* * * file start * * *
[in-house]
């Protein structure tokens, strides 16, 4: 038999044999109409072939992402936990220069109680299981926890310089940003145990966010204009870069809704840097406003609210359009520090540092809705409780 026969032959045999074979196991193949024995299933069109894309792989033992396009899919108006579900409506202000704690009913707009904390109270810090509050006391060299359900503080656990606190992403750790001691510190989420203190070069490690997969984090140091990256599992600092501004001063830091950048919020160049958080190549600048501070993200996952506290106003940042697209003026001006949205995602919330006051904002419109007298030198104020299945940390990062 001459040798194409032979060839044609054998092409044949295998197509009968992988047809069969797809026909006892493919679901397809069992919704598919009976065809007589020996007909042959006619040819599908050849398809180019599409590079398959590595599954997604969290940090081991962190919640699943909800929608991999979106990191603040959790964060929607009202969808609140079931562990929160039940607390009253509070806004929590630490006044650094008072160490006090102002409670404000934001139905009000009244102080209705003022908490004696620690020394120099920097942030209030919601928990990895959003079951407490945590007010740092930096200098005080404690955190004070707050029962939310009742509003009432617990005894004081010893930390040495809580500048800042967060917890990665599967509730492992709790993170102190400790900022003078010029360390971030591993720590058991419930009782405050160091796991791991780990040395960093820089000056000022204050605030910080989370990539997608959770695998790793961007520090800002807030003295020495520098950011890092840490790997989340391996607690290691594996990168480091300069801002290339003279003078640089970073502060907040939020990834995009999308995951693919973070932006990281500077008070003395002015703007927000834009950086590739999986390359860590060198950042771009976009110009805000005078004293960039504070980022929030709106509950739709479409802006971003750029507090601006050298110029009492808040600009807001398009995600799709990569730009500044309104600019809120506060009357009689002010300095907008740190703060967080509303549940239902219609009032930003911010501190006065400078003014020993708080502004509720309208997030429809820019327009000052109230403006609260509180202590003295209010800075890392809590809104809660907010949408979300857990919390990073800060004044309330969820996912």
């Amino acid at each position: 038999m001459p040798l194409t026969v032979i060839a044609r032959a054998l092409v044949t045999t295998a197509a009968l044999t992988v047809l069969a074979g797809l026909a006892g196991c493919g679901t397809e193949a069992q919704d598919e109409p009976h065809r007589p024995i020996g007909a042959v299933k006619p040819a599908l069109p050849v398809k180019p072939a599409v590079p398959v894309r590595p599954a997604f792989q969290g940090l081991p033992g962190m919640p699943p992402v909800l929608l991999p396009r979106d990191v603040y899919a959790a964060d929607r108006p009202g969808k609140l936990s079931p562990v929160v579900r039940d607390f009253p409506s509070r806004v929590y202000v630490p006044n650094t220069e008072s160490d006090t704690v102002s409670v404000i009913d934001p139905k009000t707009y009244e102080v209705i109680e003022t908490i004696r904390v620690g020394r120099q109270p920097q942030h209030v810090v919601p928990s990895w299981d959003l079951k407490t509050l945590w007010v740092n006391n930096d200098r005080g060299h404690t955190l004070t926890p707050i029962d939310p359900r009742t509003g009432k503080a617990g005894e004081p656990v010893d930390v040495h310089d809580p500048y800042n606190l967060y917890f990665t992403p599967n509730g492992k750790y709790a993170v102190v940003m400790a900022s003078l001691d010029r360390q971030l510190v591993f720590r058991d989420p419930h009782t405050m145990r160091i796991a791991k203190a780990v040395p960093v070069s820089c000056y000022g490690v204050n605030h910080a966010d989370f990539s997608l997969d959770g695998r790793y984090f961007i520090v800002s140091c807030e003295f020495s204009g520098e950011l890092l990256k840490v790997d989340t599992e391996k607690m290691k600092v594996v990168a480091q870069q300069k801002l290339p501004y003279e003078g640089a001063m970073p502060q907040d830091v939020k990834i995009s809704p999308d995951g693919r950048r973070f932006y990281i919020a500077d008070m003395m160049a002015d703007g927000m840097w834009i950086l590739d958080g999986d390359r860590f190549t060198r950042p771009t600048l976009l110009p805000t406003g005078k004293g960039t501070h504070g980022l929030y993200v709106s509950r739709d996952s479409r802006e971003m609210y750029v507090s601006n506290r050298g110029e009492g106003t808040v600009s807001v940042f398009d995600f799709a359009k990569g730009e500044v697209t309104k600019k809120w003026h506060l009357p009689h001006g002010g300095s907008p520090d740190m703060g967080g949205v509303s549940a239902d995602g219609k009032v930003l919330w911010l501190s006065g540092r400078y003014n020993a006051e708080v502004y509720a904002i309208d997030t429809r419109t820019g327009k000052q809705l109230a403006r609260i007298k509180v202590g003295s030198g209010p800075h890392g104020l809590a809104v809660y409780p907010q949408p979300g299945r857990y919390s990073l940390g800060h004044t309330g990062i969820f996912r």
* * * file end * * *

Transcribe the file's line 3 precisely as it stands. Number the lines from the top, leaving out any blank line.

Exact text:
């Amino acid at each position: 038999m001459p040798l194409t026969v032979i060839a044609r032959a054998l092409v044949t045999t295998a197509a009968l044999t992988v047809l069969a074979g797809l026909a006892g196991c493919g679901t397809e193949a069992q919704d598919e109409p009976h065809r007589p024995i020996g007909a042959v299933k006619p040819a599908l069109p050849v398809k180019p072939a599409v590079p398959v894309r590595p599954a997604f792989q969290g940090l081991p033992g962190m919640p699943p992402v909800l929608l991999p396009r979106d990191v603040y899919a959790a964060d929607r108006p009202g969808k609140l936990s079931p562990v929160v579900r039940d607390f009253p409506s509070r806004v929590y202000v630490p006044n650094t220069e008072s160490d006090t704690v102002s409670v404000i009913d934001p139905k009000t707009y009244e102080v209705i109680e003022t908490i004696r904390v620690g020394r120099q109270p920097q942030h209030v810090v919601p928990s990895w299981d959003l079951k407490t509050l945590w007010v740092n006391n930096d200098r005080g060299h404690t955190l004070t926890p707050i029962d939310p359900r009742t509003g009432k503080a617990g005894e004081p656990v010893d930390v040495h310089d809580p500048y800042n606190l967060y917890f990665t992403p599967n509730g492992k750790y709790a993170v102190v940003m400790a900022s003078l001691d010029r360390q971030l510190v591993f720590r058991d989420p419930h009782t405050m145990r160091i796991a791991k203190a780990v040395p960093v070069s820089c000056y000022g490690v204050n605030h910080a966010d989370f990539s997608l997969d959770g695998r790793y984090f961007i520090v800002s140091c807030e003295f020495s204009g520098e950011l890092l990256k840490v790997d989340t599992e391996k607690m290691k600092v594996v990168a480091q870069q300069k801002l290339p501004y003279e003078g640089a001063m970073p502060q907040d830091v939020k990834i995009s809704p999308d995951g693919r950048r973070f932006y990281i919020a500077d008070m003395m160049a002015d703007g927000m840097w834009i950086l590739d958080g999986d390359r860590f190549t060198r950042p771009t600048l976009l110009p805000t406003g005078k004293g960039t501070h504070g980022l929030y993200v709106s509950r739709d996952s479409r802006e971003m609210y750029v507090s601006n506290r050298g110029e009492g106003t808040v600009s807001v940042f398009d995600f799709a359009k990569g730009e500044v697209t309104k600019k809120w003026h506060l009357p009689h001006g002010g300095s907008p520090d740190m703060g967080g949205v509303s549940a239902d995602g219609k009032v930003l919330w911010l501190s006065g540092r400078y003014n020993a006051e708080v502004y509720a904002i309208d997030t429809r419109t820019g327009k000052q809705l109230a403006r609260i007298k509180v202590g003295s030198g209010p800075h890392g104020l809590a809104v809660y409780p907010q949408p979300g299945r857990y919390s990073l940390g800060h004044t309330g990062i969820f996912r």